Wong also says Ai's detention has brought about a personal ephiphany about what it means to be a Hong Kong artist, as opposed to a Mainland Chinese one: "We, in contrast, can speak the truth... without thinking too much."

In the days immediately following Ai's disappearance, high-contrast graffiti images appeared throughout Hong Kong showing the bearded face of the artist and a simple question, "Who's afraid of Ai Weiwei?" Another graffiti campaign flashed a projection of the Ai Weiwei image onto the Chinese People's Liberation Army barracks in Hong Kong.

The artists behind the graffiti are laying low... and for good reason. Hong Kong police are investigating criminal damage charges against them, which could carry a sentence of up to 10 years in jail.

One can only wonder if Ai Weiwei would nod in approval to such acts of creative defiance here in Hong Kong.

Ai remains detained for an indefinite period of time in an undisclosed location. Despite his imprisonment, Ai has opened major exhibitions in New York and London... and inspired a grassroots movement in Hong Kong while defiantly raising his middle finger in a massively public space on Chinese soil.

The artist may be silenced, but not his message.

soundoff (6 Responses)
  1. johniie5-1=4

    Sooner or later, we too will have our voices silenced. Read a blog called The Great Cosmopolitan Attraction and you will see where we're heading to.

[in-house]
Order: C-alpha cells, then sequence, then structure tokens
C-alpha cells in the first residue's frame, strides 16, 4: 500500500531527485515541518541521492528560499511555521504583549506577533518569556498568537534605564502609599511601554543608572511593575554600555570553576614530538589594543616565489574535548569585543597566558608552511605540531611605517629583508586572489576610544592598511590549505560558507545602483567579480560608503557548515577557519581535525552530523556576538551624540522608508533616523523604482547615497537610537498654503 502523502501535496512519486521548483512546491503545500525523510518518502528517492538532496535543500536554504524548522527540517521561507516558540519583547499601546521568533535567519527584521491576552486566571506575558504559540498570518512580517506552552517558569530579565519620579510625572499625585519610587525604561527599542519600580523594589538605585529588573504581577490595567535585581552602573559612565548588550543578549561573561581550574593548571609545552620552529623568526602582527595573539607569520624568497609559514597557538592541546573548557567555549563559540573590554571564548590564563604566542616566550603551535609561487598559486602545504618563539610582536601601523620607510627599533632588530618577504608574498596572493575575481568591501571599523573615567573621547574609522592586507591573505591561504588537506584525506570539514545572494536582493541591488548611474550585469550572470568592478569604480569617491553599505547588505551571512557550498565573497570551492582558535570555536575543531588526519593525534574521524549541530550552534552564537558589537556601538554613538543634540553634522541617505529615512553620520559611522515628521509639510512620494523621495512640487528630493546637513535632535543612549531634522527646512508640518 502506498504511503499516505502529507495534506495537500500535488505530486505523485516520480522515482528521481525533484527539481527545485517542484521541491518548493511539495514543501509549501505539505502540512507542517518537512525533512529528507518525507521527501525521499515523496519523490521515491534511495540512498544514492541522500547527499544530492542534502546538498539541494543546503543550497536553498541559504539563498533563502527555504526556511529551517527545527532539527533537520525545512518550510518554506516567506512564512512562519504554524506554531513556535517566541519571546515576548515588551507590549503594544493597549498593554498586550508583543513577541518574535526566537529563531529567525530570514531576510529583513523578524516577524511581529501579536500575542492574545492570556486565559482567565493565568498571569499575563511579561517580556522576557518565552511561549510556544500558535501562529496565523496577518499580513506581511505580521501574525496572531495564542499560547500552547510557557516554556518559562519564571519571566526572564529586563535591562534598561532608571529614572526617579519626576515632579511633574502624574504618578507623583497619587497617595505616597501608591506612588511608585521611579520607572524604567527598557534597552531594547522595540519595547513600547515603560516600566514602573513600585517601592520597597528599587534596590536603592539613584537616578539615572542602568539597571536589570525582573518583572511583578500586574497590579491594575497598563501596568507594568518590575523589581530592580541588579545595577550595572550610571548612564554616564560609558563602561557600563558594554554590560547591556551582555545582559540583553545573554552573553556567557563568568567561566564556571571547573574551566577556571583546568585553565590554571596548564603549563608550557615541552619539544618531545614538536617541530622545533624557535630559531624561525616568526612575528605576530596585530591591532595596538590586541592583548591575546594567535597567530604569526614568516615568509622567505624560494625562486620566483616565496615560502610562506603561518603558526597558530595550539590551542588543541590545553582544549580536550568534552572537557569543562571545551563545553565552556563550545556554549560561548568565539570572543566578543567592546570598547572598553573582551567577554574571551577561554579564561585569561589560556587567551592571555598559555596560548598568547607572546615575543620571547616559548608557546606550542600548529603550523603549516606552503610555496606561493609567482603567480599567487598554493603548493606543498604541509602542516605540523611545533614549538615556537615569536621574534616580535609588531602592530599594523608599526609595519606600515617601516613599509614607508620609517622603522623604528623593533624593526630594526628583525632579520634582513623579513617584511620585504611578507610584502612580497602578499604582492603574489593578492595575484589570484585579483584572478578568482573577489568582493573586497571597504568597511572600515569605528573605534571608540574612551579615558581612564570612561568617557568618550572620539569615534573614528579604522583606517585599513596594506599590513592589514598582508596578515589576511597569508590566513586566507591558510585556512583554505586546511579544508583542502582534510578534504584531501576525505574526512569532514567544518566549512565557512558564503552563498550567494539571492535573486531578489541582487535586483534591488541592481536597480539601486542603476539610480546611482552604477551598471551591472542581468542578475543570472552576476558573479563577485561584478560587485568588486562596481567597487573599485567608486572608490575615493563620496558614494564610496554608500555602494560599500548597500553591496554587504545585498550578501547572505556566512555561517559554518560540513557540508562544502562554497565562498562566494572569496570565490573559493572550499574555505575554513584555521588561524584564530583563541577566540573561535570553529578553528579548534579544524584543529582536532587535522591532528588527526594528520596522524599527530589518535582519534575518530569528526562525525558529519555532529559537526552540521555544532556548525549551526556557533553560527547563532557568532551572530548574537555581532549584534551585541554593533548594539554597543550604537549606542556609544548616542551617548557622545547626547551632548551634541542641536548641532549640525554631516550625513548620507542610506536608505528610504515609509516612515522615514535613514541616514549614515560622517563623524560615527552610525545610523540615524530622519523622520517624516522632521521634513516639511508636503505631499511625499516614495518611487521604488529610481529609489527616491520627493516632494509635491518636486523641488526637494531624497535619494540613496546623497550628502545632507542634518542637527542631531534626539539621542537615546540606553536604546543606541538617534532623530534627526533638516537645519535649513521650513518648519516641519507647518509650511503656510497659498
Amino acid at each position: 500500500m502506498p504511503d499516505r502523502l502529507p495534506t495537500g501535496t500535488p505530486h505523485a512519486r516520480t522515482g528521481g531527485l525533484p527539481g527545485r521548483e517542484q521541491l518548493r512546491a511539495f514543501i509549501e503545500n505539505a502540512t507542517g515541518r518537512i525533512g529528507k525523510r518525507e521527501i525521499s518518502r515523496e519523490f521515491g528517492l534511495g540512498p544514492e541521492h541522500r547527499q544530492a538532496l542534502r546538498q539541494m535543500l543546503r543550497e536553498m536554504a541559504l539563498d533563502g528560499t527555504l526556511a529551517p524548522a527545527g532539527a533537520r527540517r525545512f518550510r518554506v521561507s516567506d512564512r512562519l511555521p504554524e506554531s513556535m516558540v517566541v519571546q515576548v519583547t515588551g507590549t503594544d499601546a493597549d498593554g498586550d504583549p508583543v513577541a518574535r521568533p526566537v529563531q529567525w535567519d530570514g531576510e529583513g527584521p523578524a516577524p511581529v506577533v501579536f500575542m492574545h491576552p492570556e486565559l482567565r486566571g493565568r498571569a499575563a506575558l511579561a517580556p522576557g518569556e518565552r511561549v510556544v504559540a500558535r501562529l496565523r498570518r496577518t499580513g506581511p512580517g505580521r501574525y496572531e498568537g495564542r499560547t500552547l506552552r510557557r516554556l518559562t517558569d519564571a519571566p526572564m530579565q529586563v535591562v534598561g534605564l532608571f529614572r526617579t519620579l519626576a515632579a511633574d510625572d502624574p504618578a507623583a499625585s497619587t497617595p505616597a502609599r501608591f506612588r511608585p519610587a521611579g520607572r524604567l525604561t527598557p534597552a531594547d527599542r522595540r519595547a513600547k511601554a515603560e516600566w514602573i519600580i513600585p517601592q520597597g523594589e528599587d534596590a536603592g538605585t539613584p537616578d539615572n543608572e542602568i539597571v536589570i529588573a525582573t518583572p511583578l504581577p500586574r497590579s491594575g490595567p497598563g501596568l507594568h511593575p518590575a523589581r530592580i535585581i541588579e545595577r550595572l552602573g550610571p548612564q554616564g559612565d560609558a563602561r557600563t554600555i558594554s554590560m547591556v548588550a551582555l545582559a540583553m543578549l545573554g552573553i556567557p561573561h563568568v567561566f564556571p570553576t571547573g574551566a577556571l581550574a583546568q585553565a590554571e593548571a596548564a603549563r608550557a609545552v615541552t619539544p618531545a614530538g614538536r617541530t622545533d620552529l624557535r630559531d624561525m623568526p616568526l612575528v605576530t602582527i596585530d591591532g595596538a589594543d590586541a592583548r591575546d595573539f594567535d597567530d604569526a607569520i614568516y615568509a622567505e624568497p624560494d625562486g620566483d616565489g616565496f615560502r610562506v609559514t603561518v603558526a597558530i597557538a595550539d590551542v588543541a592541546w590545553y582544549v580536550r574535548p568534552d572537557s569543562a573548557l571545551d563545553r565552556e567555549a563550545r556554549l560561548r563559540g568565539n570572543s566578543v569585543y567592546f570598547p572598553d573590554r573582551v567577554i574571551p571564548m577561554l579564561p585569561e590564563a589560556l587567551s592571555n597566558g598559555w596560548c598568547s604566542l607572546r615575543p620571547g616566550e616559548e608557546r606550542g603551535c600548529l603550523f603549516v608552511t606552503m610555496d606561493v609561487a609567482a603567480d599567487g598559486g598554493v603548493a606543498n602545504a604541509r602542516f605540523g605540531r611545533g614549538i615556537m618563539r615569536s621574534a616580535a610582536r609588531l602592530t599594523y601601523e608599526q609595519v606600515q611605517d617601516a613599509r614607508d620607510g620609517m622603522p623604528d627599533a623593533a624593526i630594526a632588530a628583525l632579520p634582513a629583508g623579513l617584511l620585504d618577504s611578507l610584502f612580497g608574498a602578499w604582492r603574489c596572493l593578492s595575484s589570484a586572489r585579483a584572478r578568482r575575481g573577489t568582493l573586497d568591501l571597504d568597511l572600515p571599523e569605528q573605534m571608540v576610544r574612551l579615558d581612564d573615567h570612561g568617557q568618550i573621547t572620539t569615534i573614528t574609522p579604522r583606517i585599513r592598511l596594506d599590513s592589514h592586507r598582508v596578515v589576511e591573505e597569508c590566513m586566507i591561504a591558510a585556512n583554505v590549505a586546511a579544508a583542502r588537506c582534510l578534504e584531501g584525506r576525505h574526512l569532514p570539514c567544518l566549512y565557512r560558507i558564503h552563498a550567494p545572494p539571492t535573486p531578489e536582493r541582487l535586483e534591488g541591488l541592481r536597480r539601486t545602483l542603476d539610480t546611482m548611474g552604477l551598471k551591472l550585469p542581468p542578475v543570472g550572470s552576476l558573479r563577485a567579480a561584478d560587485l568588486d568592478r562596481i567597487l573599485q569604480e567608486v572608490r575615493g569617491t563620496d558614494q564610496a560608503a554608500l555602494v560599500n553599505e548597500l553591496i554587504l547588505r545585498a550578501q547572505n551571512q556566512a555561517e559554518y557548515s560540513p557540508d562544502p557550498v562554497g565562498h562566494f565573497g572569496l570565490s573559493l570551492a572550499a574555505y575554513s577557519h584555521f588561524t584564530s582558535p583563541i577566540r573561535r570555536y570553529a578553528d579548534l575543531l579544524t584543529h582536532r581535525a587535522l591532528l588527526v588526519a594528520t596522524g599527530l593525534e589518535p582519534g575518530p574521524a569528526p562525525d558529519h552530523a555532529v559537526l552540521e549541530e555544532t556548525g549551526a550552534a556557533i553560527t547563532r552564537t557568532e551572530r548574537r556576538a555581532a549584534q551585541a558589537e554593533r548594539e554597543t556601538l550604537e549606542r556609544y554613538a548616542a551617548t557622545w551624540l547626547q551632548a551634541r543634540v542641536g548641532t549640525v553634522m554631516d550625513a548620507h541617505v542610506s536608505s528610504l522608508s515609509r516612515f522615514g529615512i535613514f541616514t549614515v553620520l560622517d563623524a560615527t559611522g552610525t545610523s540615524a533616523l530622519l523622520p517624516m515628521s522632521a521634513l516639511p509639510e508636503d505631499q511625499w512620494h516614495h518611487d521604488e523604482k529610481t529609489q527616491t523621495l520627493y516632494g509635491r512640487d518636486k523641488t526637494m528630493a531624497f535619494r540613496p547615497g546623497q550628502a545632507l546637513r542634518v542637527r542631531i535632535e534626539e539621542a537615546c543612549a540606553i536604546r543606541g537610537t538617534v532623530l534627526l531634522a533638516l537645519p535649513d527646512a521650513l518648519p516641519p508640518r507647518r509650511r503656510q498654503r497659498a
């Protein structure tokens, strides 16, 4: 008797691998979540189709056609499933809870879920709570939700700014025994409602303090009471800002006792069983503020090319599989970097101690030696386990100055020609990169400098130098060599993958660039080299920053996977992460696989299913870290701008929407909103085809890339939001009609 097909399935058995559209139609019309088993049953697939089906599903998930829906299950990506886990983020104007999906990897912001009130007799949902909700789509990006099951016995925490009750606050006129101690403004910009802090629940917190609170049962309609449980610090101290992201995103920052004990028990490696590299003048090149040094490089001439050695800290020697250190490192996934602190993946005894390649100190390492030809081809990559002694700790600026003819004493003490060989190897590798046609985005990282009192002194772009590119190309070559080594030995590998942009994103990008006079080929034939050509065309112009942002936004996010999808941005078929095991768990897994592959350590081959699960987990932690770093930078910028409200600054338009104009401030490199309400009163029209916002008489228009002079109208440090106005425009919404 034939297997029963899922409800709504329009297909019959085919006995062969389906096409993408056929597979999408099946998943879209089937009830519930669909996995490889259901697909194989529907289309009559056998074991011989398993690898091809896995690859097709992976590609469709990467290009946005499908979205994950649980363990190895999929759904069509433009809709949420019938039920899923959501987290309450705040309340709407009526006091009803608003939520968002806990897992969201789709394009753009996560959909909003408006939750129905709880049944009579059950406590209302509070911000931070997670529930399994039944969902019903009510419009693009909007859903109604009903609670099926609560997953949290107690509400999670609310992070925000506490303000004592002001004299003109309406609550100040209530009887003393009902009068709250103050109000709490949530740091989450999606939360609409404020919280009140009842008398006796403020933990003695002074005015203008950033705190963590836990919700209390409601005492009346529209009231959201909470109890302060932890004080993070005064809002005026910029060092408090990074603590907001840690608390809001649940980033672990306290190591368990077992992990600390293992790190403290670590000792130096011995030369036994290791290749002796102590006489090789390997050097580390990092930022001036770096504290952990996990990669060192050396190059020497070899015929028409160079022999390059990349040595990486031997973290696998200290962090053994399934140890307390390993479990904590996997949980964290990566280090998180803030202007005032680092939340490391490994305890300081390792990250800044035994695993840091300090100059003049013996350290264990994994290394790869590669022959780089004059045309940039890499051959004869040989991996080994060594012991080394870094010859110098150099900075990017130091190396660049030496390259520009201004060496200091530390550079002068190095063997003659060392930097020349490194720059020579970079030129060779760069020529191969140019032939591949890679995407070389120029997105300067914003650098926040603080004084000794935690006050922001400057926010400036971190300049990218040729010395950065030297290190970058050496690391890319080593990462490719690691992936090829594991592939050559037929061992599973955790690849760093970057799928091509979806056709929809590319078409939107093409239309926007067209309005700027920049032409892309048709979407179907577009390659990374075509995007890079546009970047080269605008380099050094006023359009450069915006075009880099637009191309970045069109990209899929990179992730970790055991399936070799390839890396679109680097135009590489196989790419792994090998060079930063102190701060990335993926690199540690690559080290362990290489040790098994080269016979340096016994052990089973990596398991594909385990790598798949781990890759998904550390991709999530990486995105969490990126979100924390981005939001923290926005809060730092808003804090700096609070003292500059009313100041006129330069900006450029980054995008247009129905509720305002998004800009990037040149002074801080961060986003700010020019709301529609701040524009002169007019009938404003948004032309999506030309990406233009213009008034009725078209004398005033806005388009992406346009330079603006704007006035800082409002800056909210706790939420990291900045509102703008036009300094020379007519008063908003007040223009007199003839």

Ai might never be released and the Chinese government might come up with some lame excuse like, "Oh, he fell off his bed and died."

    May 26, 2011 at 4:48 pm | Reply
  2. mrtaurus

    Hi – fantastic post
    I'm doing a project in London called the Chinese Whisper Project as a response to the arrest of Ai Weiwei. I have just this second finished the video for the plan and put it on youtube and my blog. Trying to promote as much as possible! I guess it is all about raising awareness and artists pulling together!

    “A Community Based Art Project of Art Inspiring Art and towards the Freedom of Creative Expression, Interpretation & Ai Weiwei. Currently Seeking 5 unique Artists.”
    Would you be able to help promote this?


    May 29, 2011 at 11:02 am | Reply
  3. Paul

    As an artist, I want to share with you how we can force the Chinese government to disclose the whereabouts of Artist Ai Weiwei who is imprisoned without charges.
    I found a poll on Qwanz.com " Should cultural exchanges between China and the rest of world be boycotted until the whereabouts and charges against Chinese artist Ai Weiwei are clarified?
    If we all answer this, share it on Facebook and Twitter, and then , through the site, send on results, to Elected officials, government agencies and the press, we may be able to create together enough noise and pressure to force the Chinese Government to react.